Palm Springs’ Mojave Maxine Gives Groundhog Day a Run For Its Money

Featured image credit: The Living Desert Zoo and Gardens

Groundhog Day, the annual tradition you sort of forgot was a thing, is coming up on February 2. And while the rest of the U.S. (and, believe it or not, Canada) will have to wait until then for the prophetic Punxsutawney Phil to  predict the coming of spring with his startling shadow, California moves at its own pace. Or, should we say, Mojave Maxine’s pace. And being that Mojave Maxine is a desert tortoise, that pace can be a bit slower. 

Nature’s Cutest Alarm Clock

If you were to visit Palm Springs’ sprawling The Living Desert Zoo and Gardens today, you’d have no chance of seeing Mojave Maxine. But she’s there. Nestled deep beneath the dust and gravel, the 45-year-old desert tortoise is right at home. And she likely won’t be coming out for a while. Feel the envy. 

While this desert tortoise is pretty much doing what desert tortoises do, Southern California waits for Mojave Maxine with anticipation. Because she not only alerts us to the oncoming warmer weather. She also sets the gauge for wild desert tortoises across the region, informing climate scientists, biologists, and environmentalists. 

Brumation Versus Hibernation

Like other desert tortoises, Mojave Maxine weathers the colder months by entering a state called brumation. It’s a bit like hibernation. Both brumation and hibernation are states of seasonal dormancy, after all. So what makes them different?

  • Cold-blooded creatures undergo brumation whereas warm-blooded animals undergo hibernation.
  • Brumation usually doesn’t last as long as hibernation.
  • Brumating animals awaken occasionally to eat and drink whereas hibernating animals stay in their dormant state.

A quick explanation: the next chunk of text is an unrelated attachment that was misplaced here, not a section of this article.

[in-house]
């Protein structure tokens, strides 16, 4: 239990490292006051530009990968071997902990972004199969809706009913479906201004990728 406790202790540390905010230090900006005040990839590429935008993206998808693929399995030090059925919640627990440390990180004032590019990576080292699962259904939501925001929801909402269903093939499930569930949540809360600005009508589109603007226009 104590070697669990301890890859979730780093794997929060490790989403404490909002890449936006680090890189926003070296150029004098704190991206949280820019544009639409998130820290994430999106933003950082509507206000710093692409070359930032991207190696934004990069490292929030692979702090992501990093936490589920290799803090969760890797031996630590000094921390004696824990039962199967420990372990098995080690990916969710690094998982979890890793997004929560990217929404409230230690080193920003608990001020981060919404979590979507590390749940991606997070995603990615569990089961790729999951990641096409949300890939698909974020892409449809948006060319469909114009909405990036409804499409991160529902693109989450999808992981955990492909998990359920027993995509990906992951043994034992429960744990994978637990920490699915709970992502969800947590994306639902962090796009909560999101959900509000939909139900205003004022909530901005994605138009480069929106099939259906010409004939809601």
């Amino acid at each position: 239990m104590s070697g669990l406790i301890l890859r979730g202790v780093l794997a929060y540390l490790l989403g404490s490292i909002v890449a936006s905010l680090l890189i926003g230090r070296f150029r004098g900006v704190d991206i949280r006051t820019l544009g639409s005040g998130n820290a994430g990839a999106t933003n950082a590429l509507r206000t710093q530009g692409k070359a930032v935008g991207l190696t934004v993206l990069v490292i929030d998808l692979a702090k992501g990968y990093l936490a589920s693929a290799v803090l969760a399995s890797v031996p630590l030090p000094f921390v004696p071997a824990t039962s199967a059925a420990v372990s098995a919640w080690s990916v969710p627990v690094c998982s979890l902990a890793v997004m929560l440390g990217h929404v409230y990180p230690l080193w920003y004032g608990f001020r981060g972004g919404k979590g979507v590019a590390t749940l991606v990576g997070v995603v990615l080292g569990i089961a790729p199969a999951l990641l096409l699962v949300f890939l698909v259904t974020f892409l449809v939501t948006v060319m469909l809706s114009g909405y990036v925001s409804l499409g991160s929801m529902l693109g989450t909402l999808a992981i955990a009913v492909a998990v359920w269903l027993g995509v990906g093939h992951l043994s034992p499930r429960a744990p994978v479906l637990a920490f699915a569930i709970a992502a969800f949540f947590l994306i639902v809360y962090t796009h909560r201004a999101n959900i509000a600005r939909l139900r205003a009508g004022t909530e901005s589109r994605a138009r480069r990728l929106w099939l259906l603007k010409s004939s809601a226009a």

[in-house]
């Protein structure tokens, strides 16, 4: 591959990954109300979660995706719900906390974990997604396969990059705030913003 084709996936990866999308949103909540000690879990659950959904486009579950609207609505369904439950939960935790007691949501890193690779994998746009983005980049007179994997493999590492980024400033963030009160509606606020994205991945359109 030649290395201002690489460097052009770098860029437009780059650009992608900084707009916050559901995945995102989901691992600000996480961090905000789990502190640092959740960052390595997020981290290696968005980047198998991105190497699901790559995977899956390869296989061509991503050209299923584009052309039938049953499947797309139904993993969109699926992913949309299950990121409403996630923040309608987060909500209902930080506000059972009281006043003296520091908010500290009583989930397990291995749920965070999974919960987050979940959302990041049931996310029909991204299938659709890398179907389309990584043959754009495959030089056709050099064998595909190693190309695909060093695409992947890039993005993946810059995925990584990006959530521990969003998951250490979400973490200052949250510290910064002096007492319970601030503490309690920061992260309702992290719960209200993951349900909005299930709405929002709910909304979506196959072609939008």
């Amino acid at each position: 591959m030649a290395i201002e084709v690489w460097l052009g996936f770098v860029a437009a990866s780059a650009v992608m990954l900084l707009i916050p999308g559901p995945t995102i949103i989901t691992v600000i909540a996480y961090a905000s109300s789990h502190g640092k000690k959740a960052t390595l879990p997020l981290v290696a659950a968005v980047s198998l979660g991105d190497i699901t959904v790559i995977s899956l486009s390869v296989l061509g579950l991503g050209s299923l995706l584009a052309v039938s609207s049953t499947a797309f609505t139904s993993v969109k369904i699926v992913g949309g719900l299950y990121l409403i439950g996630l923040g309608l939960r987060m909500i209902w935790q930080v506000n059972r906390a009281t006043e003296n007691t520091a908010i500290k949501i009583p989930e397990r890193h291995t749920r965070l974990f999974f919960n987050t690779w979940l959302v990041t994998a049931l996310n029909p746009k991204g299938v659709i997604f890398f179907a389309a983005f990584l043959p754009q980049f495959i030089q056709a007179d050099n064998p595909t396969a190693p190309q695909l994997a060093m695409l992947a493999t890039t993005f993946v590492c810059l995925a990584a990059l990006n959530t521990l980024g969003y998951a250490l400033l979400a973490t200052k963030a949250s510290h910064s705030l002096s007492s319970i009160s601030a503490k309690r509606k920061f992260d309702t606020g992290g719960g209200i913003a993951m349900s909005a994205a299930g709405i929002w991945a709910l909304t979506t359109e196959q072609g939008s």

• Animals require less food prior to entering the dormant state of brumation than hibernation. 

Maxine usually joins her fellow tortoises in entering brumation in late November. Snuggled up in their cozy burrows, they won’t resurface until the early spring. 

Mojave Maxine Keeps a Loose Schedule

That’s not to say Mojave Maxine is opposed to arriving unfashionably early. Lured by the promise of fresh wildflowers, her favorite meal, she’s emerged from her lair as early as January. To date, January 18 holds the record for her earliest appearance. And while she’s much more likely to rise and shine in late February or early March, she sometimes emerges as late as April. 

The predictable but not too predictable nature of Mojave Maxine’s waking has given rise to an annual contest for area students. This year, The Living Desert is inviting students from kindergarten to grade 12 to guess the exact date and time Maxine will emerge from her burrow. 

Photo credit: Stacy Manson

The winning guess nets free t-shirts for the whole class and a visit to The Living Desert. However, the contest is only open to students in the counties of San Bernardino, Imperial, and Riverside. Full details can be found at The Living Desert’s site

It’s Not Easy Being a Desert Tortoise

The Living Desert hopes that Mojave Maxine will bring much-needed attention to the plight of the desert tortoises that have roamed Southern California for tens of thousands of years. Sadly, it’s estimated that there are more desert tortoises in captivity today than roaming free in the wild. A number of factors have contributed to their endangered status, chief among them:

  • Illegal trafficking for the pet trade
  • Urban development
  • Off-road vehicles
  • Raven predation
  • Infections of the upper-respiratory system

How to Meet Mojave Maxine

Visiting Mojave Maxine for yourself is obviously difficult at the moment. But when she wakes from her beauty sleep, you can meet her at Palm Springs’ Living Desert Zoo and Gardens. A proud nonprofit and accredited member of the Association of Zoos and Aquariums, the Living Desert has been a staple of the Palm Springs experience since 1970. 

But for now, we’ll leave her to her slumber. After all, she carries the weight of Southern California’s seasons on her shell. And, despite the ridiculously great weather that spoils us year round, that’s a lot of responsibility for one tortoise!

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